of urban forms
Between urbanity and mobility, which has the most influence over the other?
There should be a vision that integrates the two and does not separate them. The
French transport policy was sectored by specialists of each method, each
reasoning independently with their peculiarities. Take Le Havre as an example
not so long ago there were freight trains operating between Paris and the port.
To get to Roissy or Orly, there was originally no metro or RER… Thus there
was an absolutely necessary reflection on inter-connection; a synthesis between
the methods of transport, that is integration.
How can sustainable cities encourage the
urban planning – transport tandem?
The sustainable city is a global city concept, in that it integrates all the
physical and spatial components: pathways, transport, public spaces, constructions… The counter-example is that of the new cities of the 60s and 70s, where people scattered
all around, far from the service centres. Today we can no longer conceive of a
city without global approaches. An example is Hong Kong: a subway line joins
the city centre, and there are three stations and three cities that are grafted
For me, Paris intramural is the ideal model of sustainable city in terms of
energy, resource efficiency, transportation, mixed use – nowhere in the world is
there such a perfect. It is also one of the highest densities in the world,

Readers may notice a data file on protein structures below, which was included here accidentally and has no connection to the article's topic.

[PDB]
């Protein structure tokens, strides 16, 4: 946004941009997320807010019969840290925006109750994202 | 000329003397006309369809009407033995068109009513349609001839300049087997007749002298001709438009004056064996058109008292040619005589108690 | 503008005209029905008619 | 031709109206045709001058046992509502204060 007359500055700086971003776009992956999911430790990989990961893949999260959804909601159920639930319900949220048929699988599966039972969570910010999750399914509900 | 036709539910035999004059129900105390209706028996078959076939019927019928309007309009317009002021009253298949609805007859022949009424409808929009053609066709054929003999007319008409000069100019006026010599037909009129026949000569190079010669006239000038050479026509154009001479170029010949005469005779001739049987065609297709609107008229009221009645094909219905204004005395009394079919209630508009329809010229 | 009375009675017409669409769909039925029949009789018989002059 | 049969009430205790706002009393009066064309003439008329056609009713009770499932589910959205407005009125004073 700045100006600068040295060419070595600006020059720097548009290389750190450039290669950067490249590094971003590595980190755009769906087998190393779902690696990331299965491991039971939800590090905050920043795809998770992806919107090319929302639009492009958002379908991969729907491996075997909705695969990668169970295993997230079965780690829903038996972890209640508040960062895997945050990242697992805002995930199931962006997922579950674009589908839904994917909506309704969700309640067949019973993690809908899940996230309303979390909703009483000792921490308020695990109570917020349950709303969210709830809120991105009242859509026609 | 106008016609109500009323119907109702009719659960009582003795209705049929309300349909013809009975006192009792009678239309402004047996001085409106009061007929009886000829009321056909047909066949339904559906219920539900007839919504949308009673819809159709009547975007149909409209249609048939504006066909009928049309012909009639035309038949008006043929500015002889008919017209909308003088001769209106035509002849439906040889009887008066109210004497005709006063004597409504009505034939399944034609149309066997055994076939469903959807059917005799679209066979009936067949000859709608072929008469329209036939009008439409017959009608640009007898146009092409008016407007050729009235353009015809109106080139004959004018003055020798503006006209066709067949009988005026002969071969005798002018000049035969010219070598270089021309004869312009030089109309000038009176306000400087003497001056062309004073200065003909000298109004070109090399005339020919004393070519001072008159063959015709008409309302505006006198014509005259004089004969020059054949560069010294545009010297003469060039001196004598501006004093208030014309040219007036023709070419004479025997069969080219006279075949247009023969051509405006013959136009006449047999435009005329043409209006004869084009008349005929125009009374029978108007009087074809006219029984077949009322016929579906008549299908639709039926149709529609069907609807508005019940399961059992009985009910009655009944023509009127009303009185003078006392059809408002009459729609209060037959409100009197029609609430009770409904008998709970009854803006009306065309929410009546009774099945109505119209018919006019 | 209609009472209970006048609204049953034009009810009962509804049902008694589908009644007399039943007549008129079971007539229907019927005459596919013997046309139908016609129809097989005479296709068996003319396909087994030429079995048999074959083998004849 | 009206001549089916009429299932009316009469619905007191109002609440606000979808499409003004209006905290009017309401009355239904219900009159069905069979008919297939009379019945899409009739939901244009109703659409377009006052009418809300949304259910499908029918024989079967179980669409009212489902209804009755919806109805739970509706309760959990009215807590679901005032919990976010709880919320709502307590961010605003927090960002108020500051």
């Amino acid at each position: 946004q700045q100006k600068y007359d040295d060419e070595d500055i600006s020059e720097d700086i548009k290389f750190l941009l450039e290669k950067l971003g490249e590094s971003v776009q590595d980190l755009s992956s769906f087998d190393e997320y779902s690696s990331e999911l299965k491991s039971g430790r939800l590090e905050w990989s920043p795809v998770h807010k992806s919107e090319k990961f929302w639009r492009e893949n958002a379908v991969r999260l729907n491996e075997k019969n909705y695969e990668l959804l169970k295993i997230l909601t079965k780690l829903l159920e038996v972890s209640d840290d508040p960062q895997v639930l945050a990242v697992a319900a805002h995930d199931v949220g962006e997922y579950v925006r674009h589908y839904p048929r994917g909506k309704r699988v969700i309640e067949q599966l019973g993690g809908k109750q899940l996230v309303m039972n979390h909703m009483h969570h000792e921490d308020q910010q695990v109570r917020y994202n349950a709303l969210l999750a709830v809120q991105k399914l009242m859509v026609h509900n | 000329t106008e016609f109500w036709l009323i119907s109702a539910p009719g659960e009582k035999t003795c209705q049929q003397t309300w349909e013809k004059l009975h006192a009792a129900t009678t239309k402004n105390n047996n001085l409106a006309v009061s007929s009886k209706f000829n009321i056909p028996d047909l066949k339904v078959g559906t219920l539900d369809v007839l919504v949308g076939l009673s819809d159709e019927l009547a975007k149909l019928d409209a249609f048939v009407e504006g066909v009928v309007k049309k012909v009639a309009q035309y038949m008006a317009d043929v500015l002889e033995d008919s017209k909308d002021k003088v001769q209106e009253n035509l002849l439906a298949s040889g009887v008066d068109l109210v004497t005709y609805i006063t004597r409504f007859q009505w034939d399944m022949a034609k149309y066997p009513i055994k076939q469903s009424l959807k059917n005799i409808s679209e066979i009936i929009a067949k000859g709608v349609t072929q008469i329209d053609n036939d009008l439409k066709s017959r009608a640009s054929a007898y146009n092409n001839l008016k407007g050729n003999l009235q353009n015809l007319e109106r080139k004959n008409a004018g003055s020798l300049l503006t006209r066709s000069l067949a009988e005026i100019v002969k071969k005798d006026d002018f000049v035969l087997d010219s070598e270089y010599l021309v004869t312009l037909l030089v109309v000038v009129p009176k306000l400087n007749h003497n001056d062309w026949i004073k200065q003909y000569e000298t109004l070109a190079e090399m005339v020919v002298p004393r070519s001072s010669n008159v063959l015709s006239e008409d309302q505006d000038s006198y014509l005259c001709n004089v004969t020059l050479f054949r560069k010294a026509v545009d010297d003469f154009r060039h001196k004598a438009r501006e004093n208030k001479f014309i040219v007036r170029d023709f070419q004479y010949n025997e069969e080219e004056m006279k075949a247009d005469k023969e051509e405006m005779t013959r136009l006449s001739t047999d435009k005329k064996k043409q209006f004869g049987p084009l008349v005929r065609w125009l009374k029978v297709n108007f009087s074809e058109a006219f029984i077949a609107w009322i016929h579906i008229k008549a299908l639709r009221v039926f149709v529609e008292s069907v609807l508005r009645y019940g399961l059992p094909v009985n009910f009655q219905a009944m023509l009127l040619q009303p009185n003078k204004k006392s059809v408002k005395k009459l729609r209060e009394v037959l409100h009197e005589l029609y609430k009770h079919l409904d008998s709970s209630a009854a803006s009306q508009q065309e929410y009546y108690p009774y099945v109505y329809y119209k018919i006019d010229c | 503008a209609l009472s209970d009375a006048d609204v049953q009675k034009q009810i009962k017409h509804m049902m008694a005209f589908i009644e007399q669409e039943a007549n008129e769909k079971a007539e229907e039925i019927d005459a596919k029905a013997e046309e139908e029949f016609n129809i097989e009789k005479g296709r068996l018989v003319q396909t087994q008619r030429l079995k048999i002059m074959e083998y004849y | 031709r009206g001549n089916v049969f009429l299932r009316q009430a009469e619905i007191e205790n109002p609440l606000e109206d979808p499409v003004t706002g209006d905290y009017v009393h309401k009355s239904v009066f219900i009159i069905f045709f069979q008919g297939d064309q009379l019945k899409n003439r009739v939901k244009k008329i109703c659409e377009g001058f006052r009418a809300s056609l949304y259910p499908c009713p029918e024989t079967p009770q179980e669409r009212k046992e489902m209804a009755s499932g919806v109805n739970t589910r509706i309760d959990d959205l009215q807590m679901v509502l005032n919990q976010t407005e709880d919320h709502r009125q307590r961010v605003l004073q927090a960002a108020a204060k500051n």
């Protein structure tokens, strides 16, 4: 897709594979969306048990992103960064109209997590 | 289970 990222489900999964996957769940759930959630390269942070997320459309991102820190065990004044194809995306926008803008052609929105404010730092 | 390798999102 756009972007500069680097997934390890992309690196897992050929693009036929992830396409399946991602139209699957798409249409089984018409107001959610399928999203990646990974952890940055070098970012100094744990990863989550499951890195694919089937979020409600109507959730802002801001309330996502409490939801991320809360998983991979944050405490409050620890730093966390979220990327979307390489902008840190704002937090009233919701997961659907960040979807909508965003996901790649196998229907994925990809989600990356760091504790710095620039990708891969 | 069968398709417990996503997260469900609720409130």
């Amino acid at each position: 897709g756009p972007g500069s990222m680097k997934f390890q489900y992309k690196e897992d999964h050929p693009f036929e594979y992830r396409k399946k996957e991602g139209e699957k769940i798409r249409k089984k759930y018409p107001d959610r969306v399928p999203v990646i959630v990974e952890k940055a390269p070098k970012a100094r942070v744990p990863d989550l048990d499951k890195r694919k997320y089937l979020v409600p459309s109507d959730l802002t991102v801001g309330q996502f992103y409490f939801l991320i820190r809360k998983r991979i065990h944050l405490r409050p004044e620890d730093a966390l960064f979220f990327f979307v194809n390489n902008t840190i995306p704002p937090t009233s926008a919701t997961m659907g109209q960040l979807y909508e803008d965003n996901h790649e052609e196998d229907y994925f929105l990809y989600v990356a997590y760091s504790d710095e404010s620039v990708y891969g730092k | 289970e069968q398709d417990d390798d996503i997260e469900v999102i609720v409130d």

with 200 inhabitants / ha. However, the suburbs paralyzed its extension, constraining
the exceptional transport network within beltway, but a single house does not
constitute urbanity or a city.
As part of the considerations that we have led in the Grand Paris project, the
transportation plan was launched in advance. From this, new metro lines are
being developed to allow for a redistribution of the city, connecting
underserved centres and opening new, well-connected, areas to urbanization.
What are the avenues to explore for the
city of the future?
Increasingly strong integration. And – regarding energy – to not forget that
the primary source of gain is to consume less. To rethink the economics of
travel, using sound methods at opportune times. Mobility is not to think about
the city moving around all the time, but to channel occupation of territories in
a more directional manner. France has dense cities, high quality territories
thwarted by urban sprawl. Today, we are considering reintegrating shopping
malls within the city, instead of the gigantic car parks that are catastrophic
for the environment, the quality of space, urban centres…
In summary, the city of the future must be redesigned around the methods of
public transport; it should be dense, mixed, integrated, and welcome part of
nature, because we know how to do this and knows its importance.
Pierre Clément, Arte Charpentier Architects